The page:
Pag (Italian: Pago, German: Baag) is the largest town on the island of Pag, with a population of 3,121 (2005), located at 44.44°N 15.06°E. Whole municipality has a population of 5,100.
The mediaeval Pag emerged near the salterns where the abandoned Old Town used to be, 3 km south of the present location. According to historical documents, the name Pag was mentioned for the first time in the 10th century. In 976, the Croatian king Stjepan Držislav took Pag from the Byzantine authority and appointed a Croatian district Prefect as the administrator of the town.
In 1244 Hungarian-Croatian king Béla IV granted Pag the status of a free royal town. After the rebellion against Zadar, Pag obtained partial autonomy, and Ludovic I acknowledged its full autonomy in 1376 as to all other Dalmatian towns. In the battles against Zadar which took place in 1394 Pag suffered a heavy defeat and devastation, and the inhabitants moved to a new location, where the present Pag was founded.
In 1403, the king Ladislav sold his share of Dalmatia, Pag included, to Venice and thus sentenced Pag to a centuries-long life under the Venetian rule. In 1433 Pag received the Town Statute, one of the first documents of that sort in Croatia.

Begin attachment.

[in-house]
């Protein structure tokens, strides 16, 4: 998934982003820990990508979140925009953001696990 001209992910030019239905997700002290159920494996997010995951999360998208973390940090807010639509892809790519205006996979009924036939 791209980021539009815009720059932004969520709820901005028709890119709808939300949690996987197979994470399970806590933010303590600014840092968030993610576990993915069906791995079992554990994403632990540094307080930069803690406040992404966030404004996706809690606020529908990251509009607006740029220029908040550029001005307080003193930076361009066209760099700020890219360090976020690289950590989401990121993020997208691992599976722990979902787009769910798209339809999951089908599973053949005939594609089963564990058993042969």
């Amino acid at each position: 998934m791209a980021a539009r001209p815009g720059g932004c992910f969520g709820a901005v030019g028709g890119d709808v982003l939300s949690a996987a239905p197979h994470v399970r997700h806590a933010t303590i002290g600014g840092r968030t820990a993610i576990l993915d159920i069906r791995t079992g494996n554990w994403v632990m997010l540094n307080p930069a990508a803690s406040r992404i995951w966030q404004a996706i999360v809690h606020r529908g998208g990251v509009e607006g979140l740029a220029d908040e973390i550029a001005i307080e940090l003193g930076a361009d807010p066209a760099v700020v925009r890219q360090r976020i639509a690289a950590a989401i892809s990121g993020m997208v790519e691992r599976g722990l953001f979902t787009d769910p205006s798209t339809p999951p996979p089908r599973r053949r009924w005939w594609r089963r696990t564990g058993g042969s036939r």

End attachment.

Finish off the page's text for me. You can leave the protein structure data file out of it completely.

In the middle of the 15th century, Ottoman threat kept rising and therefore the inhabitants of Pag decided to build a new town. The construction works began on today’s location of the town, on 18 May 1443. The urban plans of the new town were developed in Venice respecting the principles of architecture and urbanism of that time. Giorgio da Sebenico, a great constructor and sculptor participated in the development of the urban plan.
In the 19th century, the town has been ruled by the Austrian monarchy, Dalmatia Province, until the creation of the Kingdom of Serbs, Croats and Slovenes in 1918, under the bilingual name Pag-Pago.
In the late 19th century and the early 20th century, the town of Pag had 4700 inhabitants. In later years, and especially in 1905, following the emergence of a blight, which had destroyed the vineyards, the number of population started declining. Many inhabitants emigrated, mostly to the USA, Canada and Australia.
During World War II, a concentration camp was set up on the island of Pag by the Croatian Ustaše puppet regime. It held about 8,500 people: 4,500 Serbs, 2,500 Jews, and 1,500 Communists. When the Ustaše learned in 1941 that the island of Pag was to be transferred to Italian control, they killed all of the prisoners.
Another wave of depopulation of town and island Pag took place at the end of the Second World War. In this period, the nobility completely ceased to exist.
During the Croatian War of Independence in 1991, the only link between southern and northern Croatia was the island Pag, thanks to the bridge that connects it to the mainland on the south and a ferry line on the north of Pag.
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